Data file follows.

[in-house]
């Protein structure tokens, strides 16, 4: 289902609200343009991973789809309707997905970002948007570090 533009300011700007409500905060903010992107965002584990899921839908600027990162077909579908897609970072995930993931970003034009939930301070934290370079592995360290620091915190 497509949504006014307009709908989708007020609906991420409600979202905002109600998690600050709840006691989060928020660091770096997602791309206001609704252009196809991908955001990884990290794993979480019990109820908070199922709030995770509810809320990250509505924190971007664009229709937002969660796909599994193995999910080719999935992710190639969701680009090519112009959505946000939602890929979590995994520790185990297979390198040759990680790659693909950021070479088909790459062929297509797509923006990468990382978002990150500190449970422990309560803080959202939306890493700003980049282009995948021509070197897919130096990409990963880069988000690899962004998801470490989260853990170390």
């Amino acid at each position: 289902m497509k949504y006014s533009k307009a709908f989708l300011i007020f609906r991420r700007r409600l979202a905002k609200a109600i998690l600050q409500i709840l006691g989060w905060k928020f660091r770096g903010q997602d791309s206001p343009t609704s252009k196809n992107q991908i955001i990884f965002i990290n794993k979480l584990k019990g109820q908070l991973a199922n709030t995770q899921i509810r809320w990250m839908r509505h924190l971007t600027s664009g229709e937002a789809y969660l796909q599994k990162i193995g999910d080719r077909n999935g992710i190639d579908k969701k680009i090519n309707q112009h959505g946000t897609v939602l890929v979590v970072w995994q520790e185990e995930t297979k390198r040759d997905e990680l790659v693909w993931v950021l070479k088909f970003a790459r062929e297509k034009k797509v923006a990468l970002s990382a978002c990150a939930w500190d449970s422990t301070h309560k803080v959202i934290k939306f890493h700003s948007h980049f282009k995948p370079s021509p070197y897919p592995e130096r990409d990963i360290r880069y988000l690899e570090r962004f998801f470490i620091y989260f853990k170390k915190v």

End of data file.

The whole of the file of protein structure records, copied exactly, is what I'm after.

[in-house]
């Protein structure tokens, strides 16, 4: 289902609200343009991973789809309707997905970002948007570090 533009300011700007409500905060903010992107965002584990899921839908600027990162077909579908897609970072995930993931970003034009939930301070934290370079592995360290620091915190 497509949504006014307009709908989708007020609906991420409600979202905002109600998690600050709840006691989060928020660091770096997602791309206001609704252009196809991908955001990884990290794993979480019990109820908070199922709030995770509810809320990250509505924190971007664009229709937002969660796909599994193995999910080719999935992710190639969701680009090519112009959505946000939602890929979590995994520790185990297979390198040759990680790659693909950021070479088909790459062929297509797509923006990468990382978002990150500190449970422990309560803080959202939306890493700003980049282009995948021509070197897919130096990409990963880069988000690899962004998801470490989260853990170390």
């Amino acid at each position: 289902m497509k949504y006014s533009k307009a709908f989708l300011i007020f609906r991420r700007r409600l979202a905002k609200a109600i998690l600050q409500i709840l006691g989060w905060k928020f660091r770096g903010q997602d791309s206001p343009t609704s252009k196809n992107q991908i955001i990884f965002i990290n794993k979480l584990k019990g109820q908070l991973a199922n709030t995770q899921i509810r809320w990250m839908r509505h924190l971007t600027s664009g229709e937002a789809y969660l796909q599994k990162i193995g999910d080719r077909n999935g992710i190639d579908k969701k680009i090519n309707q112009h959505g946000t897609v939602l890929v979590v970072w995994q520790e185990e995930t297979k390198r040759d997905e990680l790659v693909w993931v950021l070479k088909f970003a790459r062929e297509k034009k797509v923006a990468l970002s990382a978002c990150a939930w500190d449970s422990t301070h309560k803080v959202i934290k939306f890493h700003s948007h980049f282009k995948p370079s021509p070197y897919p592995e130096r990409d990963i360290r880069y988000l690899e570090r962004f998801f470490i620091y989260f853990k170390k915190v």